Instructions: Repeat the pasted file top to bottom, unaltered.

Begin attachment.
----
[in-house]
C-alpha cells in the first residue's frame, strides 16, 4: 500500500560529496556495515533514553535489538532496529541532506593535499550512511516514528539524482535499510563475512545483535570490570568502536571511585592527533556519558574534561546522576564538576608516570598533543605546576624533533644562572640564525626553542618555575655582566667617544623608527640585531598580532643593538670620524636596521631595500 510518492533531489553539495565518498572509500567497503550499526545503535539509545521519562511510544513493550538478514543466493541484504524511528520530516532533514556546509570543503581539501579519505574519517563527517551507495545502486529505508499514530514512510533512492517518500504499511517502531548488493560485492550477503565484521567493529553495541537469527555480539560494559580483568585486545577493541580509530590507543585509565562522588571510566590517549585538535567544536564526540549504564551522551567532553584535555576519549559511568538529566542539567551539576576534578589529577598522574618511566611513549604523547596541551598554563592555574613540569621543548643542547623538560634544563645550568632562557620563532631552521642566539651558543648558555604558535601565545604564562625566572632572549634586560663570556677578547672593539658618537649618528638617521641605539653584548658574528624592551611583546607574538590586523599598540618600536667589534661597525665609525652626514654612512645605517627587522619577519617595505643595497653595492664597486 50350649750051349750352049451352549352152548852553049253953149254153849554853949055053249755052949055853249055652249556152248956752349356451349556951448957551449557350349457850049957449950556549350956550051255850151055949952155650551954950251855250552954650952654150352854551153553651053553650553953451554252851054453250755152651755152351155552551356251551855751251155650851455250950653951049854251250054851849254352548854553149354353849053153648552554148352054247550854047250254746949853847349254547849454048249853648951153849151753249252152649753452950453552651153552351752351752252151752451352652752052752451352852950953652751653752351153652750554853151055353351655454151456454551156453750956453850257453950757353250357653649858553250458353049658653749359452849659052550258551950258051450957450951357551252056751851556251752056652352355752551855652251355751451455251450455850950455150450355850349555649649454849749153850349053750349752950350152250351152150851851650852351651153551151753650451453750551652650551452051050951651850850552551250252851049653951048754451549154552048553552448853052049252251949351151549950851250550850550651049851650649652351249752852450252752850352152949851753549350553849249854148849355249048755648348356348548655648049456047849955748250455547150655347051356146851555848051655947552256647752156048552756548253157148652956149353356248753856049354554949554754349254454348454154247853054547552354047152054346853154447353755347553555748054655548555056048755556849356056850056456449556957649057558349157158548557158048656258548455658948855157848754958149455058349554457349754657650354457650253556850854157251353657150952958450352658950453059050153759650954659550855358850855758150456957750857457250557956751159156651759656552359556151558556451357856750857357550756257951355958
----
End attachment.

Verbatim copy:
[in-house]
C-alpha cells in the first residue's frame, strides 16, 4: 500500500560529496556495515533514553535489538532496529541532506593535499550512511516514528539524482535499510563475512545483535570490570568502536571511585592527533556519558574534561546522576564538576608516570598533543605546576624533533644562572640564525626553542618555575655582566667617544623608527640585531598580532643593538670620524636596521631595500 510518492533531489553539495565518498572509500567497503550499526545503535539509545521519562511510544513493550538478514543466493541484504524511528520530516532533514556546509570543503581539501579519505574519517563527517551507495545502486529505508499514530514512510533512492517518500504499511517502531548488493560485492550477503565484521567493529553495541537469527555480539560494559580483568585486545577493541580509530590507543585509565562522588571510566590517549585538535567544536564526540549504564551522551567532553584535555576519549559511568538529566542539567551539576576534578589529577598522574618511566611513549604523547596541551598554563592555574613540569621543548643542547623538560634544563645550568632562557620563532631552521642566539651558543648558555604558535601565545604564562625566572632572549634586560663570556677578547672593539658618537649618528638617521641605539653584548658574528624592551611583546607574538590586523599598540618600536667589534661597525665609525652626514654612512645605517627587522619577519617595505643595497653595492664597486 50350649750051349750352049451352549352152548852553049253953149254153849554853949055053249755052949055853249055652249556152248956752349356451349556951448957551449557350349457850049957449950556549350956550051255850151055949952155650551954950251855250552954650952654150352854551153553651053553650553953451554252851054453250755152651755152351155552551356251551855751251155650851455250950653951049854251250054851849254352548854553149354353849053153648552554148352054247550854047250254746949853847349254547849454048249853648951153849151753249252152649753452950453552651153552351752351752252151752451352652752052752451352852950953652751653752351153652750554853151055353351655454151456454551156453750956453850257453950757353250357653649858553250458353049658653749359452849659052550258551950258051450957450951357551252056751851556251752056652352355752551855652251355751451455251450455850950455150450355850349555649649454849749153850349053750349752950350152250351152150851851650852351651153551151753650451453750551652650551452051050951651850850552551250252851049653951048754451549154552048553552448853052049252251949351151549950851250550850550651049851650649652351249752852450252752850352152949851753549350553849249854148849355249048755648348356348548655648049456047849955748250455547150655347051356146851555848051655947552256647752156048552756548253157148652956149353356248753856049354554949554754349254454348454154247853054547552354047152054346853154447353755347553555748054655548555056048755556849356056850056456449556957649057558349157158548557158048656258548455658948855157848754958149455058349554457349754657650354457650253556850854157251353657150952958450352658950453059050153759650954659550855358850855758150456957750857457250557956751159156651759656552359556151558556451357856750857357550756257951355958